New York manufacturer of fine dance apparel for women and girls.
Click here to see a sample of our products and a
list of web sites for purchasing.
With Body Wrappers it's always performance at its best.
Go back to Flash Reviews
Review 1, 3-26: An American on 42nd Street
At Home with David Dorfman
By Maura Nguyen Donohue
Copyright 2004 Maura Nguyen Donohue
New! Sponsor a Flash!
NEW YORK -- I've been
thinking a lot about American-ness lately. Actually, I think about
American-ness all the time but having been enmeshed in an international collaboration with a troupe from Vietnam
for the past few weeks I've been thinking about it as related to
contemporary dance. Last night, as part of the 10th Anniversary
season of the 92nd St. Y Harkness Dance Project at the Duke on 42nd
Street, David Dorfman Dance provided me with the example I want
to cite the next time I have to describe American dance to an Asian
peer. We are deep and humorous, adamantly informal and absolute
mad dog dancers.
Before the show David
Dorfman works the crowd, wandering amidst the audience, saying hellos
and pressing flesh like the affable mayor of Danceville. The dancers
are warming up on a bare stage that has been stripped to the walls
to resemble a working studio. Dorfman later says this choice reflects
the disproportionate nature of brief performances versus months
of rehearsal. It is most appropriate here, where so much of the
process is part of the work.
a premiere, begins with a solo for Dorfman. He walks across the
stage, Michael Wall begins playing the piano and I feel a rush of
pride or delight or anticipation. I want to nudge my Vietnamese
collaborators with a "yeah dawg, you'll see, we come in all shapes
and sizes here." Dorfman can stun any noviate to modern dance. He's
the sneaky Average Joe who looks like a linebacker and creates work
with overwhelming craft. Of course, this crafty choreographer's
greatest gift may be his cultivation of excellent collaborators,
primarily dancers. This company could represent a utopian vision
of dance-making where dancers are fully creative artists, credited
as collaborators and allowed their individuality.
After Dorfman reads
a passage referring to fathers and sons, Paul Matteson, Heather
McArdle, Jennifer Nugent and Joseph Paulson are revealed first on
the backstage balcony performing a post-modern kick line. After
then entering through the upstage left door they begin a quartet
quietly, as Paulson pounds his fists reflecting an internal stress.
A bright dance follows with a series of movement phrases and marching
punctuated by the women's giddy squeals and shouts of "Wow." The
dancers repeatedly ask us if we've heard the two different theories
about light bulbs: Some are said to flicker before they go out and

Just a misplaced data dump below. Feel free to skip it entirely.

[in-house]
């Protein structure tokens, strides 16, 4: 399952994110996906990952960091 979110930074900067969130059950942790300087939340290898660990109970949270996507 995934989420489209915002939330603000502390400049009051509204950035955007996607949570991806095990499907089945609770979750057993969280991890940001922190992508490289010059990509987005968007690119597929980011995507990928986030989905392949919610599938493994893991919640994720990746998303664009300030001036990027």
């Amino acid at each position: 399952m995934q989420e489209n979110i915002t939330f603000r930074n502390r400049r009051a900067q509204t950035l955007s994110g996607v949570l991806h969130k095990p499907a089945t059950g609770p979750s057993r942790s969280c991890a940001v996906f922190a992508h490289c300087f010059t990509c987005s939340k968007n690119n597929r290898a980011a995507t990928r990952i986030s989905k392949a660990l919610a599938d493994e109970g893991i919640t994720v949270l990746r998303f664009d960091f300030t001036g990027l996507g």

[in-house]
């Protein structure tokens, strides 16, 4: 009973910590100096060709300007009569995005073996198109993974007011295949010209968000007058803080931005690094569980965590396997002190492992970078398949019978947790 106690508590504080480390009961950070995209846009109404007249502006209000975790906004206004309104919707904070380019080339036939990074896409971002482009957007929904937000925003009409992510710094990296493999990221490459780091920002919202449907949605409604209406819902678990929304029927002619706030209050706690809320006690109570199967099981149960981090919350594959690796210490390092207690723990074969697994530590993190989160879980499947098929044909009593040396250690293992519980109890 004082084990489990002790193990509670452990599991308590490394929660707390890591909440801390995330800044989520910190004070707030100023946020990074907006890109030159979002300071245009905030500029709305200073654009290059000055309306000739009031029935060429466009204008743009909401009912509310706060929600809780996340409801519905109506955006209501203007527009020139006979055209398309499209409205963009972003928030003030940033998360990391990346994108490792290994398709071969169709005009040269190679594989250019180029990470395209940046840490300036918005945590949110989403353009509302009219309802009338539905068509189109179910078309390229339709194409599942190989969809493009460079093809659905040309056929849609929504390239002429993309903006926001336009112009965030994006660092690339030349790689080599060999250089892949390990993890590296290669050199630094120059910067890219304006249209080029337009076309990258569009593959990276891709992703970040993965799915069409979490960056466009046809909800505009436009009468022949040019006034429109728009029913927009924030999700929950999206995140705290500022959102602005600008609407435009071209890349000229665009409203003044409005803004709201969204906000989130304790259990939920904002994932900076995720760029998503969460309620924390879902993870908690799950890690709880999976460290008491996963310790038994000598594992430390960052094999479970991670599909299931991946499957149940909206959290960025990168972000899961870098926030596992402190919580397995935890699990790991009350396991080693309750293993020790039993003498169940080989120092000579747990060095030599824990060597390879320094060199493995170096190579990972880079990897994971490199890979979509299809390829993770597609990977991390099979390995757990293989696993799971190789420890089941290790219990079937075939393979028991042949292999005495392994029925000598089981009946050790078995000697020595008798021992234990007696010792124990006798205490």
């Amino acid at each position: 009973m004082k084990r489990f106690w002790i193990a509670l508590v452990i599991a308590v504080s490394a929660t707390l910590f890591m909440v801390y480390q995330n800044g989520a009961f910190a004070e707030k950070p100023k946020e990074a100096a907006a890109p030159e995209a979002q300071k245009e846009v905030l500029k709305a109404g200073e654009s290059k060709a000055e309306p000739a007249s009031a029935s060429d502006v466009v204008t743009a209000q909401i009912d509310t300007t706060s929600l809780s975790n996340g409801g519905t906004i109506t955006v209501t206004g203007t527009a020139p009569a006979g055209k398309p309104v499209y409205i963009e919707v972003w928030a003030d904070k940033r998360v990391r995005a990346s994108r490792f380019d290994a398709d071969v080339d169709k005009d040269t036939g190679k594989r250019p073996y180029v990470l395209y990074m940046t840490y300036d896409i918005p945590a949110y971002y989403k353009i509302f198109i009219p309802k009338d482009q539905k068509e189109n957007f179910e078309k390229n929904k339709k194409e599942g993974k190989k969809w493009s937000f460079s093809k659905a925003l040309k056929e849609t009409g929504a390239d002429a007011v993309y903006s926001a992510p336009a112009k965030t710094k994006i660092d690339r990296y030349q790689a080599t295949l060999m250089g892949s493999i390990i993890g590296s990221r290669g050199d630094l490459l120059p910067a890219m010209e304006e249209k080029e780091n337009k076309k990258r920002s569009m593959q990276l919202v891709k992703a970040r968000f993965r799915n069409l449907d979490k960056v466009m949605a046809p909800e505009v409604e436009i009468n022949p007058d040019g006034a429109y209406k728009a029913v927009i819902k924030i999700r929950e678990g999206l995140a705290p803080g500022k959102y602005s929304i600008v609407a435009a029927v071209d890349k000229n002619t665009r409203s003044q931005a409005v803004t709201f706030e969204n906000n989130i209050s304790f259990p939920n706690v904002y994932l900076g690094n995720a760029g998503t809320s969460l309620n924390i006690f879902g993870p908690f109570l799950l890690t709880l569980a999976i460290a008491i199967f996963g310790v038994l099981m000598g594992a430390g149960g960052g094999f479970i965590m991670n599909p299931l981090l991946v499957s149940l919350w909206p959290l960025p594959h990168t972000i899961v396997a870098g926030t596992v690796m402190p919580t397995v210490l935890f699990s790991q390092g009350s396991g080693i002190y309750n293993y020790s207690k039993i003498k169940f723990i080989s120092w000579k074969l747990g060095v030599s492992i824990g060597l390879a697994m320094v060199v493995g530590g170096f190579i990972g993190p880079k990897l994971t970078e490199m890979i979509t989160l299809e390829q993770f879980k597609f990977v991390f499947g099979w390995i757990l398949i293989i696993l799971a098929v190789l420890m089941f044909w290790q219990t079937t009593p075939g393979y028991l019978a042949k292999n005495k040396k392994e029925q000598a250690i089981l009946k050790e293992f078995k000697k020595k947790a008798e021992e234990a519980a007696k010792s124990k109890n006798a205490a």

some just go out. The text is returned to several times in impressive
solos by each dancer, along with the question of whether it is "better
for a life, I mean light, to flicker or just go out" and in the
midst of infectious dance I'm pondering grief and loss.
Dorfman's dances can
race past you. There are rushes of sweeping movement that flow over
you so that in reflection you only remember sparks. It's appropriate,
because Nugent is explosive. She sweeps and kicks and drops with
ferocious glee. She is powerful, strong and flexible, cute and sexy.
She's the dancer I want to be when I grow up. When she's paired
with Matteson, the two become a new entity, one creature rabidly
devouring the space in a series of thrilling weight shifts.
The evening's second
work and premiere, "Impending Joy," has an entirely different tone.
Chris Peck's electronic score, also performed live, is a sonic assault.
This landscape is painful as compared to the nostalgic feeling evoked
by the piano of "Lightbulb Theory." A pile of wire netting and pickets
from a fence sits downstage center. The other dancers pile Paulson
with pickets and urge him out of the space. He begins a solo full
of direct movement, sharp slices and aggressive drops while Matteson,
McArdle and Nugent stand in half of the stage washed in red light,
designed by Josh Epstein. Paulson throws himself at Matteson even
after Matteson has vacated the space. Paulson pathetically drops
pickets across the stage. Matteson performs a constricted, distressed
solo gesturing to his gut and reaching away while speaking phrases
and partial phrases like "You deserve to be" and "You will die."
There is an automated
rigor to the dancing that serves as an enjoyable companion to the
expansiveness of the first work. As the piece draws to a conclusion,
each dancer pulls parts of the fence apart. Nugent is wrapped in
the fence; McAdle winds the metal wire around herself and the men
struggle with piles of pickets. As Nugent speaks a series of lines
beginning with "This is where..." a last light cue of red on the
balcony sets a hallucinatory tone and I suddenly glimpse the special
little hell that home ownership can offer.
David Dorfman Dance
continues at the Duke Saturday at 8 p.m. and Sunday at 2 & 7 p.m.
There is no show Friday.
Maura Nguyen Donohue is the artistic director of Maura Nguyen
Donohue/In Mixed Company, whose "Enemy/Territory," a collaboration
with Hanoi-based choreographer Le Vu Long, continues tonight and
Saturday at Dance Theater Workshop. For more information on "Enemy/Territory,"
please click here.
Go back to Flash Reviews